(2020) Documentary (Discovery Plus) Sean Penn, Anderson Cooper, Cécile Accilien, Capt. Barry Frishman, Dr. Justine Crowley, Tommy Prato, Alastair Lamb, Edgar Nonce, Dr. Dominique Valentin, Laurent Lamothe, Ann Lee, Jeff Dorsey, Amani Phillips, Avery Harrell, Pamela White, Alexandra Kuykendahl. Directed by Don Hardy
When you think of Sean Penn, what comes to mind? Spicoli? His years as Mr. Madonna? Punching out a paparazzi? Two-time Oscar winner? Fox News whipping boy? Or dedicated activist and philanthropist who made Haitian relief a priority?
Chances are it isn’t the latter, but that is what this documentary is about, and judging on what is in the film, is what Penn himself is about. The one-time bad boy has not mellowed, but he has matured; there is a big difference. He has been associated with the late Venezuelan leader Hugo Chavez, which is remarked about but not gone into great deal here. Mostly, it is mentioned mainly because Penn prevailed upon Chavez to provide 350,000 doses of morphine for Haiti following the January 2010 earthquake when nobody else would.
This documentary, currently airing on the Discovery Plus streaming service (click on the link below if you want to check it out although you will need to be a subscriber if you want to see it), consists largely of an interview with the actor in which he smokes incessantly, and talks plainly about his time in Haiti and of the obstacles he faced there. He also talks about the courage and compassion of the Haitian people, who refuse to see themselves as victims.
There is also a whole lot of footage of the disaster (and the ensuing hurricane that formed a one-two punch with the earthquake that nearly leveled the island). Penn talks about taking a helicopter trip in a U.S. military helicopter at one point and suddenly realizing the scope of the disaster; it is hard to see it when you are looking at individuals and small spaces. The devastation was so widespread it is amazing that Haiti has recovered at all.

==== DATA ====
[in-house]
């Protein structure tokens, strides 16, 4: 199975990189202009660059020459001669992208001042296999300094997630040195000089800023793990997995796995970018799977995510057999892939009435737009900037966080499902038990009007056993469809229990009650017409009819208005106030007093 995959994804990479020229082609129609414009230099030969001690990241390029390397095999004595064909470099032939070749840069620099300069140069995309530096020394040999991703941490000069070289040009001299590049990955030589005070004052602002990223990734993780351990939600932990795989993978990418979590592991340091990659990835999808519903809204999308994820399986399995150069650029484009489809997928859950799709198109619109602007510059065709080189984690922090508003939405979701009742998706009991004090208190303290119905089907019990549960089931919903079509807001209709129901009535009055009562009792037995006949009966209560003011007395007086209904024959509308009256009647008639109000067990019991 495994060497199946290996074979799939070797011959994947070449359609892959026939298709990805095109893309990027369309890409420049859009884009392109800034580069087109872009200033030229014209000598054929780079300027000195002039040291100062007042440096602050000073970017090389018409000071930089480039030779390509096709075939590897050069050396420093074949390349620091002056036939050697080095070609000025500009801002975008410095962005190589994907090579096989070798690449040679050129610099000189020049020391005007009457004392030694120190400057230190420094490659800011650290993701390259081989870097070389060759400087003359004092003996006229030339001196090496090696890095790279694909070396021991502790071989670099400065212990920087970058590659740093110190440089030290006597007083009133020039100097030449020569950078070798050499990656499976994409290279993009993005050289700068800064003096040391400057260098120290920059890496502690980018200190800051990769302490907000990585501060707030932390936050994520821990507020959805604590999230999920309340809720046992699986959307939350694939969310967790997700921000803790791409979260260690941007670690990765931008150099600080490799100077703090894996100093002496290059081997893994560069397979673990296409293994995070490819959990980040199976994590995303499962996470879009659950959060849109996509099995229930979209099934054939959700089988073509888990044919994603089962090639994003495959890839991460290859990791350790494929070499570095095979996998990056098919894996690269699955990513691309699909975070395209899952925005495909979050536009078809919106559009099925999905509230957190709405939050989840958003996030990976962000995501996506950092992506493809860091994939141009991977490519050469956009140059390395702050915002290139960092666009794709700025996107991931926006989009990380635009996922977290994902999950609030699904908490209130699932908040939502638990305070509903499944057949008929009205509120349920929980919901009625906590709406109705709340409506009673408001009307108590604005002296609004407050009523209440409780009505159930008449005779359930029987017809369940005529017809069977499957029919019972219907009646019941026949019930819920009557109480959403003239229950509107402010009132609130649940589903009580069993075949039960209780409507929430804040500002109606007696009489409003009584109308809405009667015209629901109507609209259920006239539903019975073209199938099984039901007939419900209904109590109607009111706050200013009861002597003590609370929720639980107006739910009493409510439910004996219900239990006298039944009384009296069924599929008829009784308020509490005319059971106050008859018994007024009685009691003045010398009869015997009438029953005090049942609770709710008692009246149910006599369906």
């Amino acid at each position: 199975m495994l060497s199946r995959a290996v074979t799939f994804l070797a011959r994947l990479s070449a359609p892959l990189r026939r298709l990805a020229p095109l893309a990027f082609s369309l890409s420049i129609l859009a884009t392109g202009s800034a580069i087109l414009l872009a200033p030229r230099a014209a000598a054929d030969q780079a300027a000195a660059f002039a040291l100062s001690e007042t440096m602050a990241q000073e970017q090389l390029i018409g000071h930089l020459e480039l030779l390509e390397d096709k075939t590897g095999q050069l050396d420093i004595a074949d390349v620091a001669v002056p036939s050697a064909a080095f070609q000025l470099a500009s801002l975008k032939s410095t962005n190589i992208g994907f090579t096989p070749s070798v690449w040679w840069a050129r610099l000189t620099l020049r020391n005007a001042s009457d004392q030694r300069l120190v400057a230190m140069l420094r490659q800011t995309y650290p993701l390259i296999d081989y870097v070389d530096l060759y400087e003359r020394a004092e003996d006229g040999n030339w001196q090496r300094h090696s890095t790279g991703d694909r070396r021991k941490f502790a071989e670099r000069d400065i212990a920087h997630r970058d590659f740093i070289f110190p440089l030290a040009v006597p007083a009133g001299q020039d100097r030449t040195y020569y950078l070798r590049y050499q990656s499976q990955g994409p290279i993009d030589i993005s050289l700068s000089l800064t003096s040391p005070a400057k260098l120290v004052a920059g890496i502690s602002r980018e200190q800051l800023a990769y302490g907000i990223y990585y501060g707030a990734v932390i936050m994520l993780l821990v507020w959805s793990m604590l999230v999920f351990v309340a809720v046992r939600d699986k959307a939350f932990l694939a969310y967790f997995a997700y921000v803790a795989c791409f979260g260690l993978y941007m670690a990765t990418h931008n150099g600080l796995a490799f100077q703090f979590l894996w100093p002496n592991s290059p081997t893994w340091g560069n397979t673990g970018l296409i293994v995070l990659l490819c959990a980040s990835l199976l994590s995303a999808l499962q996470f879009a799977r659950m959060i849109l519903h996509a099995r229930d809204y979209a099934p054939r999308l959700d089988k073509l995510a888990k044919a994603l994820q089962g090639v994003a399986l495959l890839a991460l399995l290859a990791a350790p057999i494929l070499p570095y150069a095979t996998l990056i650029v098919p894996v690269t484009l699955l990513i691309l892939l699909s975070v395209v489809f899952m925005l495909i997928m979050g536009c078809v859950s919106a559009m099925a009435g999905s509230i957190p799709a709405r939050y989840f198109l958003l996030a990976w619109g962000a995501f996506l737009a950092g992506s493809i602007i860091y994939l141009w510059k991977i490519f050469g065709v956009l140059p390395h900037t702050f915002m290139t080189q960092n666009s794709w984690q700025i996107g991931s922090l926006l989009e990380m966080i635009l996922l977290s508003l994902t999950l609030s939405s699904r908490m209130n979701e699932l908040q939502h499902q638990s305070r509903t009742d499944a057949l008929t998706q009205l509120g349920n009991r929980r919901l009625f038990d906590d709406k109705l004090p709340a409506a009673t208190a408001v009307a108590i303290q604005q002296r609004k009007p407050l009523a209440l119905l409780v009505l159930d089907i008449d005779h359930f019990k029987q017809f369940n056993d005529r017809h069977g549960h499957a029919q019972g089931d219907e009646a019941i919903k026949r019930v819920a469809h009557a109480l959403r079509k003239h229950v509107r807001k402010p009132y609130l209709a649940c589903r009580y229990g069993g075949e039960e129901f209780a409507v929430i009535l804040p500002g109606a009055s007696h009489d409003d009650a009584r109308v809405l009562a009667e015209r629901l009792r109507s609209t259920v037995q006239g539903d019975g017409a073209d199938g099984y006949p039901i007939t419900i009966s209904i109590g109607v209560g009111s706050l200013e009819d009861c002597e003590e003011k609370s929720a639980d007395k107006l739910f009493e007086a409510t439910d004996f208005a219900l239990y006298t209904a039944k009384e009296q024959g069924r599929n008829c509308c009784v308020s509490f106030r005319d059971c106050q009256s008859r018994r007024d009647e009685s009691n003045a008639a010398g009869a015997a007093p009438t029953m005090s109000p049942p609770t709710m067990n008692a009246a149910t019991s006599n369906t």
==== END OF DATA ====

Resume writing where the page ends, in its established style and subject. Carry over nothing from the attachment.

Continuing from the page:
It is admirable that the focus of the film shifts about halfway through, from Penn and his efforts to that of his organization, originally known as J/P HRO (Jenkins/Penn Haiti Relief Organization) but is now known as CORE (Community Organized Relief Effort), and how the volunteers there have taken over and helped Haitians take charge of their own relief.
The film makes the distinction between celebrities who support relief organizations and those who actively help on the ground where it is needed. Penn is most definitely one of the latter; he stayed in Haiti working 20-hour days long after the TV cameras had packed up and gone home. He describes a harrowing account of trying to get a young boy a life-saving medicine after he was diagnosed with diptheria. It is one of the most emotionally wrenching sequences in the film, boiling down all the suffering to one little boy. That is how we are more able to connect with disasters; not in the sheer volume of those affected, because it is overwhelming, but in the eyes of a desperate father and a sick little boy.
Most people have probably made up their minds about Penn even before seeing this, and that may prevent you from seeing the documentary, which would be a shame because while Penn is certainly the draw, it is not just about him, and that’s just how he wants it. He uses the documentary the same way he uses his celebrity to call attention to issues he’s passionate about and raise fund to help combat them. Penn strikes me as a man who doesn’t tolerate bullshit at all; it seems to me that the world could use more people like him.
If, like me, you are motivated to donate to Penn’s organization to help with the ongoing humanitarian efforts for the island (which is now battling COVID just like the rest of us), do yourself a favor and go to the CORE website. Every dollar donated will help save lives. You can go to the website here.
REASONS TO SEE: Portrays the scope of the issues in Haiti effectively. Moves the focus away from Penn in the second half of the film.
REASONS TO AVOID: Pretty much an acquired taste.
FAMILY VALUES: There is some profanity and disturbing images.
TRIVIAL PURSUIT: The 2010 earthquake left 230,000 dead and more than 1.5 million homeless.
BEYOND THE THEATERS: Discovery Plus
CRITICAL MASS: As of 5/19/21: Rotten Tomatoes: 100% positive reviews; Metacritic: 69/100.
COMPARISON SHOPPING: Cajun Navy
FINAL RATING: 7.5/10
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